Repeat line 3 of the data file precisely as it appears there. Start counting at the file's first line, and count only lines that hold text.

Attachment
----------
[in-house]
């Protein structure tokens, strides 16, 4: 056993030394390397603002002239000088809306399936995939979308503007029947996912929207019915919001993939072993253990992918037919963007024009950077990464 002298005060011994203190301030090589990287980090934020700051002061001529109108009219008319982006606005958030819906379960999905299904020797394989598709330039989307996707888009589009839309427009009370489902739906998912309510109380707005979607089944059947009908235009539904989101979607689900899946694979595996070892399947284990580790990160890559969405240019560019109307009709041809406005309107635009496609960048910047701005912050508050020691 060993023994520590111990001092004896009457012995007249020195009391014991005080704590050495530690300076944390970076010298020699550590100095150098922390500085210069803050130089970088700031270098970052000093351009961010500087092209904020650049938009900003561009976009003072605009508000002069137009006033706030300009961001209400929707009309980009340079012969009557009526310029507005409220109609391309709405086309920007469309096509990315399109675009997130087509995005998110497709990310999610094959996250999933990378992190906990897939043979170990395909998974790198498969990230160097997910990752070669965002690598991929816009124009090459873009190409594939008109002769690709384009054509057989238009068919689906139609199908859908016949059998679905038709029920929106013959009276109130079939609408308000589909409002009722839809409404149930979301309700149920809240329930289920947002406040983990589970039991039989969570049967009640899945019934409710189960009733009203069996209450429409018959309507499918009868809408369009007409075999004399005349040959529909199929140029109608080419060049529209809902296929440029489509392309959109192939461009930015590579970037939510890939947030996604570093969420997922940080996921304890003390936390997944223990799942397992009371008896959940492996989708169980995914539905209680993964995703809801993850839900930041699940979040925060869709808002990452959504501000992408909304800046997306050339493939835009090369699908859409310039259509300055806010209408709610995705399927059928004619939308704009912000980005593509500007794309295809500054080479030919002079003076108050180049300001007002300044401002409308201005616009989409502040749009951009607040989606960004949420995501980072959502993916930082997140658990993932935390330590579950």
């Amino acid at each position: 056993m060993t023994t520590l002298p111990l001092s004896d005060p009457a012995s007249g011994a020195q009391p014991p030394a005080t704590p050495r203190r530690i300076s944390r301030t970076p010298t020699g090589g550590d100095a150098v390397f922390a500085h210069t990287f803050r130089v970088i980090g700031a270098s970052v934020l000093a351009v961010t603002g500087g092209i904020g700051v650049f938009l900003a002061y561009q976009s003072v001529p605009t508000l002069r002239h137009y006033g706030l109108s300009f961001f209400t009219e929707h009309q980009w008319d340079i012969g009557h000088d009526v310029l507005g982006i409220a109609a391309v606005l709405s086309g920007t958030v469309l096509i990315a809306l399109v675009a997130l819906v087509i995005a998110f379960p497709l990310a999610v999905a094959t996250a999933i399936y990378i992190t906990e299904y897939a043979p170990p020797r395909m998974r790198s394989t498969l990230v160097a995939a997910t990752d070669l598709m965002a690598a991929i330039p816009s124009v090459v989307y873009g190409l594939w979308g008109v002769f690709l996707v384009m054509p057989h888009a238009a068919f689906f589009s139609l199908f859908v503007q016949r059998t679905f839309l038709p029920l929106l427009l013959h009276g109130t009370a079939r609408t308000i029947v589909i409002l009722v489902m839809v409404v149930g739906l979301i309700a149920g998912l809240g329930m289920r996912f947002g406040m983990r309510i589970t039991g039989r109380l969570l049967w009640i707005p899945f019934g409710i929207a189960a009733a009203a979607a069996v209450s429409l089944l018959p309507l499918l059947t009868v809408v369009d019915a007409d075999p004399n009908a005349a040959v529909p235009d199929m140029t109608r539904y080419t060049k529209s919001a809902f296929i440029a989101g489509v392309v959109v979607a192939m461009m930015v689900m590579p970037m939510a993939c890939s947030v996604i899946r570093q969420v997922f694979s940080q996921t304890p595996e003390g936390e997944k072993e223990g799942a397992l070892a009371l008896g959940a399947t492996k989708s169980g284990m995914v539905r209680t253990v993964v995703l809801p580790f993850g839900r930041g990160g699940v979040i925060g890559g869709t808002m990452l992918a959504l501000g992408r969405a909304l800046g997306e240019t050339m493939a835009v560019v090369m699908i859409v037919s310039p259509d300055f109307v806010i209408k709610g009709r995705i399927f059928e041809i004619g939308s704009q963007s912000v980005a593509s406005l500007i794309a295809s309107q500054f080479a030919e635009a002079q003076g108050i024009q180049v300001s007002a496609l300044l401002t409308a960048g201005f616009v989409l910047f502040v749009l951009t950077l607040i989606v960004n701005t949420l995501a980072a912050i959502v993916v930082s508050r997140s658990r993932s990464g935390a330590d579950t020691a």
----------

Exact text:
């Amino acid at each position: 056993m060993t023994t520590l002298p111990l001092s004896d005060p009457a012995s007249g011994a020195q009391p014991p030394a005080t704590p050495r203190r530690i300076s944390r301030t970076p010298t020699g090589g550590d100095a150098v390397f922390a500085h210069t990287f803050r130089v970088i980090g700031a270098s970052v934020l000093a351009v961010t603002g500087g092209i904020g700051v650049f938009l900003a002061y561009q976009s003072v001529p605009t508000l002069r002239h137009y006033g706030l109108s300009f961001f209400t009219e929707h009309q980009w008319d340079i012969g009557h000088d009526v310029l507005g982006i409220a109609a391309v606005l709405s086309g920007t958030v469309l096509i990315a809306l399109v675009a997130l819906v087509i995005a998110f379960p497709l990310a999610v999905a094959t996250a999933i399936y990378i992190t906990e299904y897939a043979p170990p020797r395909m998974r790198s394989t498969l990230v160097a995939a997910t990752d070669l598709m965002a690598a991929i330039p816009s124009v090459v989307y873009g190409l594939w979308g008109v002769f690709l996707v384009m054509p057989h888009a238009a068919f689906f589009s139609l199908f859908v503007q016949r059998t679905f839309l038709p029920l929106l427009l013959h009276g109130t009370a079939r609408t308000i029947v589909i409002l009722v489902m839809v409404v149930g739906l979301i309700a149920g998912l809240g329930m289920r996912f947002g406040m983990r309510i589970t039991g039989r109380l969570l049967w009640i707005p899945f019934g409710i929207a189960a009733a009203a979607a069996v209450s429409l089944l018959p309507l499918l059947t009868v809408v369009d019915a007409d075999p004399n009908a005349a040959v529909p235009d199929m140029t109608r539904y080419t060049k529209s919001a809902f296929i440029a989101g489509v392309v959109v979607a192939m461009m930015v689900m590579p970037m939510a993939c890939s947030v996604i899946r570093q969420v997922f694979s940080q996921t304890p595996e003390g936390e997944k072993e223990g799942a397992l070892a009371l008896g959940a399947t492996k989708s169980g284990m995914v539905r209680t253990v993964v995703l809801p580790f993850g839900r930041g990160g699940v979040i925060g890559g869709t808002m990452l992918a959504l501000g992408r969405a909304l800046g997306e240019t050339m493939a835009v560019v090369m699908i859409v037919s310039p259509d300055f109307v806010i209408k709610g009709r995705i399927f059928e041809i004619g939308s704009q963007s912000v980005a593509s406005l500007i794309a295809s309107q500054f080479a030919e635009a002079q003076g108050i024009q180049v300001s007002a496609l300044l401002t409308a960048g201005f616009v989409l910047f502040v749009l951009t950077l607040i989606v960004n701005t949420l995501a980072a912050i959502v993916v930082s508050r997140s658990r993932s990464g935390a330590d579950t020691a």